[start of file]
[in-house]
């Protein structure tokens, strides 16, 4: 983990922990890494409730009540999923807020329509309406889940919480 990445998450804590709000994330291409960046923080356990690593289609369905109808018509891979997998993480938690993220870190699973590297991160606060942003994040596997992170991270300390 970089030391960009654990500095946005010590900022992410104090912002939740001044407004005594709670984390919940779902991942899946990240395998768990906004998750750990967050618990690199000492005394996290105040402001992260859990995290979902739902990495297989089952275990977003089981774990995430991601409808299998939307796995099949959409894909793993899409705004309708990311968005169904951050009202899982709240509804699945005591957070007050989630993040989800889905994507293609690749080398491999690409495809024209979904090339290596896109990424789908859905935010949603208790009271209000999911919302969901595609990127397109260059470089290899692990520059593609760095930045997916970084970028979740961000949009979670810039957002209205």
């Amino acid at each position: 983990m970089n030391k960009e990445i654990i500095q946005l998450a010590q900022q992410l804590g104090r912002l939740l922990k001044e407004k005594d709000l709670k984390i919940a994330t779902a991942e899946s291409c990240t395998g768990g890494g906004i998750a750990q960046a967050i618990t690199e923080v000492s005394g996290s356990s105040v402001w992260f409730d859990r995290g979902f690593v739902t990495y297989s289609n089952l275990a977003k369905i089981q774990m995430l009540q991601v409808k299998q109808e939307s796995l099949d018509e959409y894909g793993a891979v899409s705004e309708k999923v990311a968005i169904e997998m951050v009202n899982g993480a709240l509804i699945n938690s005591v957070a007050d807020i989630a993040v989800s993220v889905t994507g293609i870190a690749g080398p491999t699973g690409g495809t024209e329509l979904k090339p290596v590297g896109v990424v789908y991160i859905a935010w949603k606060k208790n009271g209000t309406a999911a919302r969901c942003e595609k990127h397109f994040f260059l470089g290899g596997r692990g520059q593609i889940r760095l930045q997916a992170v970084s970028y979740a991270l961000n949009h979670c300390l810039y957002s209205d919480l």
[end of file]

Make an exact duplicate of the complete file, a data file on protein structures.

[in-house]
């Protein structure tokens, strides 16, 4: 983990922990890494409730009540999923807020329509309406889940919480 990445998450804590709000994330291409960046923080356990690593289609369905109808018509891979997998993480938690993220870190699973590297991160606060942003994040596997992170991270300390 970089030391960009654990500095946005010590900022992410104090912002939740001044407004005594709670984390919940779902991942899946990240395998768990906004998750750990967050618990690199000492005394996290105040402001992260859990995290979902739902990495297989089952275990977003089981774990995430991601409808299998939307796995099949959409894909793993899409705004309708990311968005169904951050009202899982709240509804699945005591957070007050989630993040989800889905994507293609690749080398491999690409495809024209979904090339290596896109990424789908859905935010949603208790009271209000999911919302969901595609990127397109260059470089290899692990520059593609760095930045997916970084970028979740961000949009979670810039957002209205």
């Amino acid at each position: 983990m970089n030391k960009e990445i654990i500095q946005l998450a010590q900022q992410l804590g104090r912002l939740l922990k001044e407004k005594d709000l709670k984390i919940a994330t779902a991942e899946s291409c990240t395998g768990g890494g906004i998750a750990q960046a967050i618990t690199e923080v000492s005394g996290s356990s105040v402001w992260f409730d859990r995290g979902f690593v739902t990495y297989s289609n089952l275990a977003k369905i089981q774990m995430l009540q991601v409808k299998q109808e939307s796995l099949d018509e959409y894909g793993a891979v899409s705004e309708k999923v990311a968005i169904e997998m951050v009202n899982g993480a709240l509804i699945n938690s005591v957070a007050d807020i989630a993040v989800s993220v889905t994507g293609i870190a690749g080398p491999t699973g690409g495809t024209e329509l979904k090339p290596v590297g896109v990424v789908y991160i859905a935010w949603k606060k208790n009271g209000t309406a999911a919302r969901c942003e595609k990127h397109f994040f260059l470089g290899g596997r692990g520059q593609i889940r760095l930045q997916a992170v970084s970028y979740a991270l961000n949009h979670c300390l810039y957002s209205d919480l």